04 Feb 2018 16:26 IST

Not legal tender. What next?

Cryptocurrencies are not an asset either as regulatory nod is still awaited

The Finance Minister made the first official pronouncement about cryptocurrencies in this Budget, stating clearly that the ‘‘Government does not consider cryptocurrencies as legal tender or coin.” He also stated that the Centre will take all the necessary measures to ensure that cryptocurrencies are not used in financing illegal activities. In the same breath, he has stated that the block chain technology on which cryptocurrencies are built, will be used to develop the digital economy further.

Before we try to decipher what this means for you, a little background first.

Not a currency

Cryptocurrencies are virtual currencies mined by people across the world by solving algorithmic equations. Those mining the currencies also help maintain an open ledger called blockchain, in which all the cryptocurrency transactions are recorded.

These currencies can be purchased by anyone though cryptocurrency exchanges across the world. The currencies purchased are stored in digital wallets on mobiles or computers and used for further trading or for buying goods and services.

Initially, cryptocurrencies, including bitcoins, were looked upon as an alternative to conventional currencies such as rupee, dollar, euro etc. Many had expressed an opinion that given the debasement of the value of conventional currencies due to continued monetary easing, crypto currencies could emerge as a viable alternative. Greater transparency, lack of government control and the digital base were said to favour this shift.

But the fact that cryptocurrencies can be used to buy goods or services across the globe, with no regulatory oversight has led to their misuse in financing drug trafficking and terrorist activities. The volatility in prices of these currencies has also made them useless as legal tender.

In India, there are almost no retail outlets that accept bitcoin or any other virtual currency in lieu of cash. While websites such as Dell, Expedia and Microsoft were taking bitcoins as payment, their usage as currency, is otherwise quite limited. The FM’s statement that cryptocurrencies can not be used as legal tender means that these can not be used to buy any goods and services in India. So don’t continue to harbour the hope that the bitcoins you have been holding can be used to buy a swanky home some time in future. This might never happen, at least in India.

Is it an asset?

Supporters of cryptocurrencies have however been trying to sell the idea that while it is not a currency, it is an asset akin to other assets such as stocks, mutual funds or gold.

When the price of bitcoin, the primary cryptocurrency that accounts for almost 50 per cent of the global traded volume and market cap, hit $10,000 in early December, 2017, interest in this currency surged.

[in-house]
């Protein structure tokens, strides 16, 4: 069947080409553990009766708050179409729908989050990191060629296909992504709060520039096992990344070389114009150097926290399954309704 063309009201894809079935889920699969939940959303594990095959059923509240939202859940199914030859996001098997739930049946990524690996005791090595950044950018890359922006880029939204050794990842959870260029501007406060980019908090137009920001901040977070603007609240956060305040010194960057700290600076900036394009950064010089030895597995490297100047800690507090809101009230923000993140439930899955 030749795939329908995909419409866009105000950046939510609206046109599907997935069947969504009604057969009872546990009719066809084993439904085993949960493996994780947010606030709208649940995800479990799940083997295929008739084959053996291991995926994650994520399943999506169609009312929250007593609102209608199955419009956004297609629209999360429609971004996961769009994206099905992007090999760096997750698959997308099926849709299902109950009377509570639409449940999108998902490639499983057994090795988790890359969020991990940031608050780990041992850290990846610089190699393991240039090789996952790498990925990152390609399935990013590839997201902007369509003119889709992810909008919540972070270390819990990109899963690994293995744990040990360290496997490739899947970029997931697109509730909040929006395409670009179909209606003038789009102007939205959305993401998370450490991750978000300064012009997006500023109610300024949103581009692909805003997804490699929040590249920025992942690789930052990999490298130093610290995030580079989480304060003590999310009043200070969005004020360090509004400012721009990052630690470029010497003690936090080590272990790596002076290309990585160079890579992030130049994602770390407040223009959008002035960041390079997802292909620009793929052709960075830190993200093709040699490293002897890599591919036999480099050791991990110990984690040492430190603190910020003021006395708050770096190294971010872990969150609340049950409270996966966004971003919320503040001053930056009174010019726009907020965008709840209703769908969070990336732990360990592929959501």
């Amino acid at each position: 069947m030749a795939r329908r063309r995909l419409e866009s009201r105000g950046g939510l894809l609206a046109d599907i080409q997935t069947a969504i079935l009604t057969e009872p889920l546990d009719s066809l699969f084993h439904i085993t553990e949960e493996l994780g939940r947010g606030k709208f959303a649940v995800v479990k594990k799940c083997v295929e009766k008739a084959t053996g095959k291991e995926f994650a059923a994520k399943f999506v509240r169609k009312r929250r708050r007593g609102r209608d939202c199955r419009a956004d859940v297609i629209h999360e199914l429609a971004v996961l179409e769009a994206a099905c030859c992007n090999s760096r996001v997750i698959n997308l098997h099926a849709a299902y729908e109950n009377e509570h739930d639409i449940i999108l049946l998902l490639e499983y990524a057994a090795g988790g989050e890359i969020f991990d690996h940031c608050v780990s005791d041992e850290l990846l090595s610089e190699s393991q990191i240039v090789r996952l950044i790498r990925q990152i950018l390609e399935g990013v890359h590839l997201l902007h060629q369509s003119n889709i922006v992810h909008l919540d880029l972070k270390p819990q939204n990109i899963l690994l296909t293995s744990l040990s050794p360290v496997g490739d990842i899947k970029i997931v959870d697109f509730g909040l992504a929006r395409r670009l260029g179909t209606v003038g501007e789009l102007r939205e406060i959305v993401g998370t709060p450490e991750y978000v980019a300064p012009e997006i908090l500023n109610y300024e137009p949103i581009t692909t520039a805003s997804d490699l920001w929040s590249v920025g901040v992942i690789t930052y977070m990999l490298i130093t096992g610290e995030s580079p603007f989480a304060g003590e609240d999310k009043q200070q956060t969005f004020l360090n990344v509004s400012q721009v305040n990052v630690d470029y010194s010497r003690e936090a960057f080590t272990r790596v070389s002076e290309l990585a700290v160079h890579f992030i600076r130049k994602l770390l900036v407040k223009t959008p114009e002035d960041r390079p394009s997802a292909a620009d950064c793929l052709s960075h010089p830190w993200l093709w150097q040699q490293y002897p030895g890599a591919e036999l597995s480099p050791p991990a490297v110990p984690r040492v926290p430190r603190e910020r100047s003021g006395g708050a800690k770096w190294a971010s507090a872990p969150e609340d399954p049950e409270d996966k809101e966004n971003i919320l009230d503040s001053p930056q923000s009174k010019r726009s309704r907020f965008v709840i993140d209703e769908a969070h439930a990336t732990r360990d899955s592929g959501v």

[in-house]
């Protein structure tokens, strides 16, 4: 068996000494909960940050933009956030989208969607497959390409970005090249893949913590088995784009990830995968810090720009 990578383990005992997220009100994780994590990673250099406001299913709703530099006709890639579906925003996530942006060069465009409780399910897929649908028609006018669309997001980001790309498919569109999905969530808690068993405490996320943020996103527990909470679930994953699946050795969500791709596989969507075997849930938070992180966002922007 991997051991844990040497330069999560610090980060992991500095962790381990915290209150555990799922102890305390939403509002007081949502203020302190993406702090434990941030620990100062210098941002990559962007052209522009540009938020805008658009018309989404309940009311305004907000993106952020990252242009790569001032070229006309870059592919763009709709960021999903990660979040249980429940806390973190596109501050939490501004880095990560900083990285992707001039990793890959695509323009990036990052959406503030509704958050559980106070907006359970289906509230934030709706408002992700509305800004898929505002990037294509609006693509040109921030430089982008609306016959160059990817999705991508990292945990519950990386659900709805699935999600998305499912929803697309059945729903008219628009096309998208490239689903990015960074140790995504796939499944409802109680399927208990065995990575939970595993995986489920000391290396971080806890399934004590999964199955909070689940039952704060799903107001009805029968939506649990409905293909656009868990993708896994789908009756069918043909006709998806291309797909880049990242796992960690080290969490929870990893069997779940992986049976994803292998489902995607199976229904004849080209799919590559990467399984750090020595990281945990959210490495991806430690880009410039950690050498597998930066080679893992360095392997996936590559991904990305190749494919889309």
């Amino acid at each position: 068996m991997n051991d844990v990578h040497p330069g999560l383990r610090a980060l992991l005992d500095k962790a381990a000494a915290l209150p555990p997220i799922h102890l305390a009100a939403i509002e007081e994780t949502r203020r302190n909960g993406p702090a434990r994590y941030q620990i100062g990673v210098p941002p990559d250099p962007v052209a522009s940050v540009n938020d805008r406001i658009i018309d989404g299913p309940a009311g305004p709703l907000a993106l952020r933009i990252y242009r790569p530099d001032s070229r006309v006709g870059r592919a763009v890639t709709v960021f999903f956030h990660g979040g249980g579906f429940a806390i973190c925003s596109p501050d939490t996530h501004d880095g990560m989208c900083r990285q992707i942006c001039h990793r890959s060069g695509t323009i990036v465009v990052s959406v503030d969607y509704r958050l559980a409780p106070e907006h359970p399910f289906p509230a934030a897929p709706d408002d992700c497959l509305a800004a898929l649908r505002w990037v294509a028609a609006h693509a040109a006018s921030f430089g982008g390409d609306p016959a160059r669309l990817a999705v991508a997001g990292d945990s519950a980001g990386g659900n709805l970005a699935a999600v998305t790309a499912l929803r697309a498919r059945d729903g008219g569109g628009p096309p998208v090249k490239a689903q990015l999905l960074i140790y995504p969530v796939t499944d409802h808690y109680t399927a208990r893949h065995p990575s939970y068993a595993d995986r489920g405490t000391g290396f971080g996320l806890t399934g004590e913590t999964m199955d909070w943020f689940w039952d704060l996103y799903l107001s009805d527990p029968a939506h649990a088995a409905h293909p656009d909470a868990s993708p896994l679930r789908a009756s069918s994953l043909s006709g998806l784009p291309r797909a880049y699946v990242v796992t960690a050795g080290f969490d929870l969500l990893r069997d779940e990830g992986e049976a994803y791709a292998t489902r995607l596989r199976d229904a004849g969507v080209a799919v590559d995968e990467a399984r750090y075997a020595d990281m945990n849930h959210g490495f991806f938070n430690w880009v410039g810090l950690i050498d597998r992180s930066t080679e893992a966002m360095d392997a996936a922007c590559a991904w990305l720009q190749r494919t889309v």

In the next couple of weeks, price hit $19,200 with a speculative frenzy gripping this segment. Prices have since crashed to $9000 over the next one month.

But the soaring value of bitcoin has attracted many naïve investors, with many investing small sums, up to ₹5,000 in to it.

Many exchanges that enable trading in bitcoin and other cypto currencies such as litecoin, etherium and bitcoin cash have cropped up in India in recent times such as Zebpay, Unocoin, and so on.

These exchanges were also doing brisk volumes of ₹50 to ₹100 crore every day. According to the exchanges, those trading on these exchanges come from all parts of the country, including Tier II and Tier III cities.

They are mostly in the age bracket 25 and 40 years in age. Eighty per cent investors are male and 20 per cent, female.

The trouble is that if cryptocurrency trading has to become legal, then these have to be recognised as security or commodity by SEBI. Derivatives on cryptocurrencies can also be allowed only after SEBI gives permission. Further, these cryptocurrency exchanges have to register with SEBI and adhere to the networth, margin and surveillance norms.

As of now, the cryptocurrency exchanges are not governed by either SEBI or RBI. So the gains made in these exchanges are also illegal. It is therefore not possible to set off losses made in these exchanges against capital gains or other speculative income. There were also reports of some banks in India recently disallowing transfer of funds to trading account of cryptocurrency exchanges.

Against this background, it will be better to stay off cryptocurrency trading until SEBI or RBI give the green signal to trade on these exchanges. If these is no regulatory backing, you will have no recourse, if any exchange defaults on payment or shuts down suddenly. Late last year, China ordered shutting down of all cryptocurrency exchanges and initial coin offerings.

It would, therefore, be best to wait for a regulatory nod before investing or trading in cryptocurrencies. These are currently too risky to be treated as even alternative investments.

(The article first appeared in The Hindu BusinessLine.)